A meeting for the Urban Redevelopment Authority of Pittsburgh. Photo by Kat Procyk/PublicSource)

In another round of public funding, Uptown development gets $2 million from the URA

As part of Develop PGH, PublicSource will report here about notable actions and conversations from the monthly meetings of the Urban Redevelopment Authority [URA]. The meetings are held the second Thursday of each month in the Wherrett Room on the 13th floor at 200 Ross Street. An Uptown development project that includes a parking garage, affordable housing and commercial space will get an additional $2 million in financing from the Urban Redevelopment Authority [URA]. The funding is the $61.4 million project’s latest chunk of public money, which already includes $4.2 million from the URA in future tax revenue from the parking garage. The URA board of directors approved the new funding on Thursday.

Founded in 1868, the McConway & Torley steel foundry touts itself as a neighborhood staple thanks to their worldwide success in automatic train coupler manufacturing. Emissions from the foundry include benzene, particulate matter, gaseous nitrogen oxides, carbon monoxide and sulfur dioxide, and metal toxics such as manganese, chromium, and lead.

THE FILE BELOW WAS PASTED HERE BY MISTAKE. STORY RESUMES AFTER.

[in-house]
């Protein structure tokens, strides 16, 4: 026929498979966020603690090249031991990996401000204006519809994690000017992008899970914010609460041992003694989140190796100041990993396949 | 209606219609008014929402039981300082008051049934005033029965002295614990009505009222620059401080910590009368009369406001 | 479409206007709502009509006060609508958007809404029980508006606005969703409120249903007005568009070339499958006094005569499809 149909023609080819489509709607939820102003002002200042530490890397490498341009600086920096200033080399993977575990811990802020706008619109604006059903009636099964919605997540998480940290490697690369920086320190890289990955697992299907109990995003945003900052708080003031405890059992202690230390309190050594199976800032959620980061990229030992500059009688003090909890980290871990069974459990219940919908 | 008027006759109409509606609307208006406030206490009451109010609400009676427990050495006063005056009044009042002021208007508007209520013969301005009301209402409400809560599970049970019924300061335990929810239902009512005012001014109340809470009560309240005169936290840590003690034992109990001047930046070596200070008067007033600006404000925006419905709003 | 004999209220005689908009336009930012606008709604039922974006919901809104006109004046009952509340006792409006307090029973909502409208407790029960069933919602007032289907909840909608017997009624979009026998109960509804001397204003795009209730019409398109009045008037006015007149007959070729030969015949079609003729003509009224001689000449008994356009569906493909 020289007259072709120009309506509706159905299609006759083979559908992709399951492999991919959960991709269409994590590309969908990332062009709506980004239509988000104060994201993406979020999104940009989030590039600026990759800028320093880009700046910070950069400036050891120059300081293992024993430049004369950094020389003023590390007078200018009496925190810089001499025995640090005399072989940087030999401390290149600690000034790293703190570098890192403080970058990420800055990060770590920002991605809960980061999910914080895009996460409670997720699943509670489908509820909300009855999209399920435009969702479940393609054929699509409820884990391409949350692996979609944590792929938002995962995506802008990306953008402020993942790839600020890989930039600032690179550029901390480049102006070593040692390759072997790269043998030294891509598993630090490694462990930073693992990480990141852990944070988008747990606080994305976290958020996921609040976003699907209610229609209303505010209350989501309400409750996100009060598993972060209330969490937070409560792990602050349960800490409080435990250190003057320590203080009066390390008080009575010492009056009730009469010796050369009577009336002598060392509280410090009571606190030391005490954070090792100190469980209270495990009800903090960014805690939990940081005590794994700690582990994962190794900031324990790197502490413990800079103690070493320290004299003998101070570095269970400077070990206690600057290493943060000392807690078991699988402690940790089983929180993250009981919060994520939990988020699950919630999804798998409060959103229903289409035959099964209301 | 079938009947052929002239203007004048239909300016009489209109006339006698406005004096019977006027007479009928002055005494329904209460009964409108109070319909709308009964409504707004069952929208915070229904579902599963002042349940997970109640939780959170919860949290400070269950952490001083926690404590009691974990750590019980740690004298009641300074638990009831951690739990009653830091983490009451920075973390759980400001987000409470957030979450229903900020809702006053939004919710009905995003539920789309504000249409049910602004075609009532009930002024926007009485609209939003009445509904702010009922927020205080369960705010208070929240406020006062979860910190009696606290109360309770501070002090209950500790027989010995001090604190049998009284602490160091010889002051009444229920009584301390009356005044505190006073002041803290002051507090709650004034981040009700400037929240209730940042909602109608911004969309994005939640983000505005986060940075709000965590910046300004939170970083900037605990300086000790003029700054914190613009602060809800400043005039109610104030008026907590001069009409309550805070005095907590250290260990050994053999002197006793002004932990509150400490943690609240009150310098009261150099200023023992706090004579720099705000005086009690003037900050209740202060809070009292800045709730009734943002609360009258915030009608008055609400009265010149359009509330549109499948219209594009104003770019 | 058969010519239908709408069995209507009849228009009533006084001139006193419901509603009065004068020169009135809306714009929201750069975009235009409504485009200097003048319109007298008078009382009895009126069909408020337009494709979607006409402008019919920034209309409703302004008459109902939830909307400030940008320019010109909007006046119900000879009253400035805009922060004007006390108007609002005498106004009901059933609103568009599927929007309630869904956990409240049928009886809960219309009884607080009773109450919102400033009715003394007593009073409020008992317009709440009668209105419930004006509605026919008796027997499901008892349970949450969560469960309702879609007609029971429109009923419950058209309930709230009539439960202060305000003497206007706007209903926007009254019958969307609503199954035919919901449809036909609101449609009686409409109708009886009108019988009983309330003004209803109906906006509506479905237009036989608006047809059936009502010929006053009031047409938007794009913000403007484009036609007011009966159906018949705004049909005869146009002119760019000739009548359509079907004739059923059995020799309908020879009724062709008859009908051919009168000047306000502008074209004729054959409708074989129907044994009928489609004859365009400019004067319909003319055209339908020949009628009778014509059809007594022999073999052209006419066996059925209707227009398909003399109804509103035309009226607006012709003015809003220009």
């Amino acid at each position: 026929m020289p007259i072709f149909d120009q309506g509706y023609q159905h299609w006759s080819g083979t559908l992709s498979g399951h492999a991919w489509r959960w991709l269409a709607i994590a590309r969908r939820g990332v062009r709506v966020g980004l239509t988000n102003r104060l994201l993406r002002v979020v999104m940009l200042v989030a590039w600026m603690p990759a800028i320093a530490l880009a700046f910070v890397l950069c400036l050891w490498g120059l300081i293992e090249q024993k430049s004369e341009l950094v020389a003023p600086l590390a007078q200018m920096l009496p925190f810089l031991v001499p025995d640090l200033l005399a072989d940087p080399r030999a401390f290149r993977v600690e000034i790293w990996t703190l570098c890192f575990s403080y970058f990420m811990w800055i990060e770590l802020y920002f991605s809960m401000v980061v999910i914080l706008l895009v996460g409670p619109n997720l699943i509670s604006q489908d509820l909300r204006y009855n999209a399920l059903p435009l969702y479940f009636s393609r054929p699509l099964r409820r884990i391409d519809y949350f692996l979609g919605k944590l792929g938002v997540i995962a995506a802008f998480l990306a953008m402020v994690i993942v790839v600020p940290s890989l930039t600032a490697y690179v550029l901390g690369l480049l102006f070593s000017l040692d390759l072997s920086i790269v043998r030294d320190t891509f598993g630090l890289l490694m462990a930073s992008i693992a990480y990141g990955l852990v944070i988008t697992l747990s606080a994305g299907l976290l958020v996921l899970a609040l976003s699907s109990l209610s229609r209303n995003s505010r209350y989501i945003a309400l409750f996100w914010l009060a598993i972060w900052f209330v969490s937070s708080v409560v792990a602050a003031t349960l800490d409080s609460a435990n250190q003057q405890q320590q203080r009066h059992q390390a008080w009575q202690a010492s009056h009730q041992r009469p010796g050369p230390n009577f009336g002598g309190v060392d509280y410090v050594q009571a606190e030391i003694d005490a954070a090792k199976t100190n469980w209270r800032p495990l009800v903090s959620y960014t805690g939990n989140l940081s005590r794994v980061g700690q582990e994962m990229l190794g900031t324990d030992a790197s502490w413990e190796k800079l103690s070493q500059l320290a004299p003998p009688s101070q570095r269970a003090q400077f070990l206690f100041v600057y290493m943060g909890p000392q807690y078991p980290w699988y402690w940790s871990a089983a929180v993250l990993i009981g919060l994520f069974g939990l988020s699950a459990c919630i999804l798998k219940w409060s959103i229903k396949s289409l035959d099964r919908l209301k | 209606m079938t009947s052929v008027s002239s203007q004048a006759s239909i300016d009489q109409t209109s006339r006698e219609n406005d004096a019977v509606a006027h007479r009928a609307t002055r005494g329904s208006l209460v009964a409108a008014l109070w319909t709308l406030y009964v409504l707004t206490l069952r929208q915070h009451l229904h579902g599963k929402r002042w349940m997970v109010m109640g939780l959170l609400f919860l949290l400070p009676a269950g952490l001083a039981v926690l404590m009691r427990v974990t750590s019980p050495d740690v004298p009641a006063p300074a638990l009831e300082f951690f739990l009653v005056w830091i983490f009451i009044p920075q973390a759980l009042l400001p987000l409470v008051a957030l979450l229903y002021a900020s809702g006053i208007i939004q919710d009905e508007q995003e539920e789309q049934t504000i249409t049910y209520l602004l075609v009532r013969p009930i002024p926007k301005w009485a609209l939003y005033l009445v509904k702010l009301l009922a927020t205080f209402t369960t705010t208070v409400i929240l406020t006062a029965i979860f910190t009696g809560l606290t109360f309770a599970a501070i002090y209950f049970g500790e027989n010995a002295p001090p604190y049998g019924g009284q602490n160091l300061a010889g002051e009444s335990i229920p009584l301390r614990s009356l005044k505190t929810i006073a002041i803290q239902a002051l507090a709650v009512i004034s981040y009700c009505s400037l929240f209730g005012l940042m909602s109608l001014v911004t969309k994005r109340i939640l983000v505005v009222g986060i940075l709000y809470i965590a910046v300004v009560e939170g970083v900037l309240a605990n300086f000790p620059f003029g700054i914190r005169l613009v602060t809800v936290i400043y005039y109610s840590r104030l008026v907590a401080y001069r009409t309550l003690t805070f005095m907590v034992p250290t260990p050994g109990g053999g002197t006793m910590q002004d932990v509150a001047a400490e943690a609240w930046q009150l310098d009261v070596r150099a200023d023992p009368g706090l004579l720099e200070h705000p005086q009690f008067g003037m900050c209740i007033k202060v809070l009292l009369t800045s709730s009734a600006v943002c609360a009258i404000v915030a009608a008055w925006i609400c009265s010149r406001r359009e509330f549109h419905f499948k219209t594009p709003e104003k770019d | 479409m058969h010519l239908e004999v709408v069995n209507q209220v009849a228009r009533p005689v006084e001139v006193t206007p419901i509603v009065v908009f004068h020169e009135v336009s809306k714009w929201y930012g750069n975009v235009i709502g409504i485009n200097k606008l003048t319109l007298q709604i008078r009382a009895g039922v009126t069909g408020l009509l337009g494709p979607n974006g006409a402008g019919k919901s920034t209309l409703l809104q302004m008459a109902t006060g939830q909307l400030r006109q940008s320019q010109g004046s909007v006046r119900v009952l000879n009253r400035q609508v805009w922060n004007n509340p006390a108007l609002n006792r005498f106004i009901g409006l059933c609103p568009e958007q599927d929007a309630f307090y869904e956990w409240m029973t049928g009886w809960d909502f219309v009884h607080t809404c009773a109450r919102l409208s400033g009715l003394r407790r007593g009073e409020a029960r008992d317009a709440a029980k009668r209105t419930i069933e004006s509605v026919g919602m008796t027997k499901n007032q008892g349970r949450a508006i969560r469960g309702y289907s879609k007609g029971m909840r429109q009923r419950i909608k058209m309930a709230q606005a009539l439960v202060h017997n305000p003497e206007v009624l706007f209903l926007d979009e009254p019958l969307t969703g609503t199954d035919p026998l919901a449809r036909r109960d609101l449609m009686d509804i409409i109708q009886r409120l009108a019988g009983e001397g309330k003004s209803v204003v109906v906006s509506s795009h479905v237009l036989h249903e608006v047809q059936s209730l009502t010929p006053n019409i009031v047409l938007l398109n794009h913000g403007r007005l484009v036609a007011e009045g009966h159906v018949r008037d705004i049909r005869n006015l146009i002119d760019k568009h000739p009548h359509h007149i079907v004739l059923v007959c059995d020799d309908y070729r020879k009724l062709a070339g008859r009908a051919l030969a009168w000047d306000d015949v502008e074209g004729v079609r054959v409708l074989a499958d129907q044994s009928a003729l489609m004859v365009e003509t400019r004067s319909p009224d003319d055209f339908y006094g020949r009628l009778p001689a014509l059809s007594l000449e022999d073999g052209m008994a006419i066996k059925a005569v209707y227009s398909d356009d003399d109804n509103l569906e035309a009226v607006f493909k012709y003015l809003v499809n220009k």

In formerly blue-collar Lawrenceville, residents worry how foundry emissions could impact the future

Although air quality in Lawrenceville isn't breaking federal laws, some air quality advocates are concerned that the levels of some harmful pollutants, like manganese, have been increasing. The challenge in Lawrenceville mirrors the challenge Allegheny County has faced to rein in industrial polluters in the Mon Valley, where excessive pollution has caused the county to earn an F grade from the American Lung Association.